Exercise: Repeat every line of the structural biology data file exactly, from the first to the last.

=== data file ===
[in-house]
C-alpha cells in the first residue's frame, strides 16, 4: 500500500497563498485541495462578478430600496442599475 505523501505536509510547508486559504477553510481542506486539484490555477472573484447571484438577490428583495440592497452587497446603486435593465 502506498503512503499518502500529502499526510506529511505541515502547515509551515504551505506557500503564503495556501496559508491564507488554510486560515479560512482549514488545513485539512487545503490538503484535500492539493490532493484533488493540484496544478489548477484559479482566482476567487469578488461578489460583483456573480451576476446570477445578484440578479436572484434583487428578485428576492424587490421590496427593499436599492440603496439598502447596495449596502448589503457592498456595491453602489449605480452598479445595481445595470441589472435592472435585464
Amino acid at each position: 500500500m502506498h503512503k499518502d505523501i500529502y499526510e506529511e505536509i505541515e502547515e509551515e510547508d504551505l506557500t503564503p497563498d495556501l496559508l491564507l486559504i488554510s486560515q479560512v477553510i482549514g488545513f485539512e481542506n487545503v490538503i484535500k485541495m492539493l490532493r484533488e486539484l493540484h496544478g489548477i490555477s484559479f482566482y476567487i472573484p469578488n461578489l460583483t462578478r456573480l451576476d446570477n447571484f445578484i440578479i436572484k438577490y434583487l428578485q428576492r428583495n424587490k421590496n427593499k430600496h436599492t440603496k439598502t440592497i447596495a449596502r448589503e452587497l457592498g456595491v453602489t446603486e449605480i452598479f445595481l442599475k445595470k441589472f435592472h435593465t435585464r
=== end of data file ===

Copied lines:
[in-house]
C-alpha cells in the first residue's frame, strides 16, 4: 500500500497563498485541495462578478430600496442599475 505523501505536509510547508486559504477553510481542506486539484490555477472573484447571484438577490428583495440592497452587497446603486435593465 502506498503512503499518502500529502499526510506529511505541515502547515509551515504551505506557500503564503495556501496559508491564507488554510486560515479560512482549514488545513485539512487545503490538503484535500492539493490532493484533488493540484496544478489548477484559479482566482476567487469578488461578489460583483456573480451576476446570477445578484440578479436572484434583487428578485428576492424587490421590496427593499436599492440603496439598502447596495449596502448589503457592498456595491453602489449605480452598479445595481445595470441589472435592472435585464
Amino acid at each position: 500500500m502506498h503512503k499518502d505523501i500529502y499526510e506529511e505536509i505541515e502547515e509551515e510547508d504551505l506557500t503564503p497563498d495556501l496559508l491564507l486559504i488554510s486560515q479560512v477553510i482549514g488545513f485539512e481542506n487545503v490538503i484535500k485541495m492539493l490532493r484533488e486539484l493540484h496544478g489548477i490555477s484559479f482566482y476567487i472573484p469578488n461578489l460583483t462578478r456573480l451576476d446570477n447571484f445578484i440578479i436572484k438577490y434583487l428578485q428576492r428583495n424587490k421590496n427593499k430600496h436599492t440603496k439598502t440592497i447596495a449596502r448589503e452587497l457592498g456595491v453602489t446603486e449605480i452598479f445595481l442599475k445595470k441589472f435592472h435593465t435585464r